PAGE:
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Louis Paris July 17 1789
  night of August 4 1789.jpg - The Night of August 4, 1789. The newly formed National Assembly, formed from the Estates General on 21 July, agreed in the afternoon to issue before a new constitution was written a Declaration of the rights on man. That evening, led by the Dukes of Noailles and Aiguillon, the privileged nobles and clerics agreed to abandon their feudal rights and privileges, including their rights of tax exemption and the tithe tax, bringing about a law that ended “the feudal order.”  Only “honorific rights” were abolished without compensation; feudal rights pertaining to economic obligations of peasants were to be abolished only with compensation paid by those subject to them. Engraving by Helman after a painting by Charles Monnet, published in a collection plates on “The Major Days of the Revolution” that took place from 1789 to 1802.  
WomenMarch_to_Versailles
MemorableDay_in_the_Revolution_6Oct1789
old regime not long to endure
awakening of the Third Estate
aristocratic hydra

The Night of August 4, 1789. The newly formed National Assembly, formed from the Estates General on 21 July, agreed in the afternoon to issue before a new constitution was written a Declaration of the rights on man. That evening, led by the Dukes of Noailles and Aiguillon, the privileged nobles and clerics agreed to abandon their feudal rights and privileges, including their rights of tax exemption and the tithe tax, bringing about a law that ended “the feudal order.” Only “honorific rights” were abolished without compensation; feudal rights pertaining to economic obligations of peasants were to be abolished only with compensation paid by those subject to them. Engraving by Helman after a painting by Charles Monnet, published in a collection plates on “The Major Days of the Revolution” that took place from 1789 to 1802. Download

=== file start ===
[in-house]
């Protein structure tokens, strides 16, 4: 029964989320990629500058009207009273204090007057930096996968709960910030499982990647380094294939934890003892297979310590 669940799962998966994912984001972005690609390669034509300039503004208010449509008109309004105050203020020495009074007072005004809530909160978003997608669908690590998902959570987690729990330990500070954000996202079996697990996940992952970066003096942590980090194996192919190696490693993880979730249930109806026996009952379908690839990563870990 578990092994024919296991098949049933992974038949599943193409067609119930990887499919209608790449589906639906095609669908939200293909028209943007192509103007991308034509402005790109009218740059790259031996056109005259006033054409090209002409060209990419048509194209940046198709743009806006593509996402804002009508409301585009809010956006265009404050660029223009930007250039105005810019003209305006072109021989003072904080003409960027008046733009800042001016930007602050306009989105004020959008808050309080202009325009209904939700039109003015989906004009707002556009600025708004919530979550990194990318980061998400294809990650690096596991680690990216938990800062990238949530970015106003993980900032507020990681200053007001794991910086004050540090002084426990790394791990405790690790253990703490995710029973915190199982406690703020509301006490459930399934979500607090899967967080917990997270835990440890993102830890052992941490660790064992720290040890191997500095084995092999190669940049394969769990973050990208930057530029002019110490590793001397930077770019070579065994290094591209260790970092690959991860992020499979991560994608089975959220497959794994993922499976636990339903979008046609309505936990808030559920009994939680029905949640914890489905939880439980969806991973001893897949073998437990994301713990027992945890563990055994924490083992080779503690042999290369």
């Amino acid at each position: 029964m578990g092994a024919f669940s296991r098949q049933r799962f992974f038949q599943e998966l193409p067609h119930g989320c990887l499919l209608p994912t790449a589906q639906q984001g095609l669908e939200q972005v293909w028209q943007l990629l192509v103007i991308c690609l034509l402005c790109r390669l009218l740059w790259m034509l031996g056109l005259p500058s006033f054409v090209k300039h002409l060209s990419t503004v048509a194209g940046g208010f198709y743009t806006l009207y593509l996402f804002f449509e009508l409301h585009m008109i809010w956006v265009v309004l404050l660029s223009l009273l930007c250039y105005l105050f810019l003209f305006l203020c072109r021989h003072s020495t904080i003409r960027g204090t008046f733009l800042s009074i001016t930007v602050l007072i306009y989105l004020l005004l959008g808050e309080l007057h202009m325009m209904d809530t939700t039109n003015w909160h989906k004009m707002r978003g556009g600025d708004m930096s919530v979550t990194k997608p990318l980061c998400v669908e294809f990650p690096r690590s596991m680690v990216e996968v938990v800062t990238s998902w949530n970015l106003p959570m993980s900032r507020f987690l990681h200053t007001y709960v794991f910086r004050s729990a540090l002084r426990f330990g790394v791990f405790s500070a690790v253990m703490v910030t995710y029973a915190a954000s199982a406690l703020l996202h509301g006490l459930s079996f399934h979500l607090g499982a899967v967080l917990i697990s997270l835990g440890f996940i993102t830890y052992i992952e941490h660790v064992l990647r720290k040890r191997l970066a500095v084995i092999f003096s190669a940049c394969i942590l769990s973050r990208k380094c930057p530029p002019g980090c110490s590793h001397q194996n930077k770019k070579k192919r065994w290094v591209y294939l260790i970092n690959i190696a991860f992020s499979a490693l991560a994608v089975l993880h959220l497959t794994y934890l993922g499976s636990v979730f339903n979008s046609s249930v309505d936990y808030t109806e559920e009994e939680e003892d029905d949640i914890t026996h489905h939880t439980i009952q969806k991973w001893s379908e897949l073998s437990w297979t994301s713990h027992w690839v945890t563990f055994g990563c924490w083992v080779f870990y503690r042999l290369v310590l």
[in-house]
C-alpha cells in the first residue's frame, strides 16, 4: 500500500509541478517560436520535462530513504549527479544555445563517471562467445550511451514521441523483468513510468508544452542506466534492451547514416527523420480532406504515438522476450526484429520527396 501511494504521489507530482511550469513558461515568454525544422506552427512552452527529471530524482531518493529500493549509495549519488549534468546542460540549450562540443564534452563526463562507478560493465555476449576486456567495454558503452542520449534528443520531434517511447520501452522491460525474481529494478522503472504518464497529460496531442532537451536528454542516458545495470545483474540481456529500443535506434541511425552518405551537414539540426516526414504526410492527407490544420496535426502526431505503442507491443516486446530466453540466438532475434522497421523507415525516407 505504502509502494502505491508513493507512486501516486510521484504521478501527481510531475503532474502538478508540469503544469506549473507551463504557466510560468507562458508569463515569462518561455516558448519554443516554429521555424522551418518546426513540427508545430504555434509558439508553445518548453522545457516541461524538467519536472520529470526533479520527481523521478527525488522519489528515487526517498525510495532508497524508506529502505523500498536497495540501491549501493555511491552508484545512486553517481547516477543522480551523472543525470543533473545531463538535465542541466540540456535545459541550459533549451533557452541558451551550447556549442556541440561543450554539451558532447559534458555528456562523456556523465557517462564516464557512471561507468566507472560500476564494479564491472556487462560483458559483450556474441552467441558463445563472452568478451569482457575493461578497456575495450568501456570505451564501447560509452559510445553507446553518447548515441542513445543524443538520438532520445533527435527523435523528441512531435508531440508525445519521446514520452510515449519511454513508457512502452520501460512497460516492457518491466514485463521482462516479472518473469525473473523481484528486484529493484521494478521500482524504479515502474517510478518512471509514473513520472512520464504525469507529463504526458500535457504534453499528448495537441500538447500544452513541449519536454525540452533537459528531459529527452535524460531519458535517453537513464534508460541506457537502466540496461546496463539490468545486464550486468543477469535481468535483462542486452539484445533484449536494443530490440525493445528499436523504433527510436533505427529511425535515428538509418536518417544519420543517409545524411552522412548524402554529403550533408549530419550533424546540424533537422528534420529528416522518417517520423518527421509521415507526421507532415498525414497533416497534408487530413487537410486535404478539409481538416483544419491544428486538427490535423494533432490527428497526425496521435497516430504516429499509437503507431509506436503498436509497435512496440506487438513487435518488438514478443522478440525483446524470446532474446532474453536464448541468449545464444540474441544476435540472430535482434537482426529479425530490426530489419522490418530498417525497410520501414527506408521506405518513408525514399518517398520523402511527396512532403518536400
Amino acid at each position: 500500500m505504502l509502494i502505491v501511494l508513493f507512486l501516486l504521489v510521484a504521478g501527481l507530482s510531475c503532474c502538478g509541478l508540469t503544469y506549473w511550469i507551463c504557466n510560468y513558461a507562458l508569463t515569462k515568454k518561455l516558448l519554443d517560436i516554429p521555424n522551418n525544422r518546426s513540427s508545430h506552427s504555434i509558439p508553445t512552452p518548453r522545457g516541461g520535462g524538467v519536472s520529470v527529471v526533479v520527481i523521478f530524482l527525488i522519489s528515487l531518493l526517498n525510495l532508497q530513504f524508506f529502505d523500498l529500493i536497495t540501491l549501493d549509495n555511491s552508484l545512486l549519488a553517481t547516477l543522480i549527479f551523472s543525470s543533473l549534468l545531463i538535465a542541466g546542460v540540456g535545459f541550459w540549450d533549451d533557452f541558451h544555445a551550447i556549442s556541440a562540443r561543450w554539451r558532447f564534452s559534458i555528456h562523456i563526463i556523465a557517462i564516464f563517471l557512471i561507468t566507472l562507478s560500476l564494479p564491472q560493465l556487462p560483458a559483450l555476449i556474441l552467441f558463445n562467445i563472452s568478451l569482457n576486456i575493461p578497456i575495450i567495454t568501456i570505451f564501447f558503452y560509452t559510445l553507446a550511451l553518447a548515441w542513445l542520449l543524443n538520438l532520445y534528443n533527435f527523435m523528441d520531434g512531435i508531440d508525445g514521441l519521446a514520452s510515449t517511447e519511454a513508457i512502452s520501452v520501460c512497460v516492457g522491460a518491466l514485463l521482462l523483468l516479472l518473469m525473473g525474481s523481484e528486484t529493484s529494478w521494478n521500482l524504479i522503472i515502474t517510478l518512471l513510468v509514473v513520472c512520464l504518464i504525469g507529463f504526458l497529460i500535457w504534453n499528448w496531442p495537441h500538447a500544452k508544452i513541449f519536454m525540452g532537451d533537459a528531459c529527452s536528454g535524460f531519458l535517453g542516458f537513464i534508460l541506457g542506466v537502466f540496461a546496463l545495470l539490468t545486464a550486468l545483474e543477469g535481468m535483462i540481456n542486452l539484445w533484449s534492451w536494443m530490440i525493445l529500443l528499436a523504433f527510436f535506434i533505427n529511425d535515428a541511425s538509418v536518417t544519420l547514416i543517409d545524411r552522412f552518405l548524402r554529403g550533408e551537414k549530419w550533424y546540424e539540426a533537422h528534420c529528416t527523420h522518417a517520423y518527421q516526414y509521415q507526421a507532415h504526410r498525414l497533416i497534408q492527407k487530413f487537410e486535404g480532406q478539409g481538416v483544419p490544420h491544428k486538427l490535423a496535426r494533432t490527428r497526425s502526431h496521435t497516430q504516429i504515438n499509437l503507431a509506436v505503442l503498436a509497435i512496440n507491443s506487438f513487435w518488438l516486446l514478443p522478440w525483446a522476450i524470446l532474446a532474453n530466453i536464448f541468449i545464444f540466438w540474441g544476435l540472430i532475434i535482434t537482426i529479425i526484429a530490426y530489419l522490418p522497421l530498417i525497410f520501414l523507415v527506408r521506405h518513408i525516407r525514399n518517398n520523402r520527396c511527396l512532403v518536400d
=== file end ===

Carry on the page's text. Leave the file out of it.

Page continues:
Caption: The Night of August 4, 1789. The newly formed National Assembly, formed from the Estates General on 21 July, agreed in the afternoon to issue before a new constitution was written a Declaration of the rights on man. That evening, led by the Dukes of Noailles and Aiguillon, the privileged nobles and clerics agreed to abandon their feudal rights and privileges, including their rights of tax exemption and the tithe tax, bringing about a law that ended “the feudal order.” Only “honorific rights” were abolished without compensation; feudal rights pertaining to economic obligations of peasants were to be abolished only with compensation paid by those subject to them. Engraving by Helman after a painting by Charles Monnet, published in a collection plates on “The Major Days of the Revolution” that took place from 1789 to 1802.
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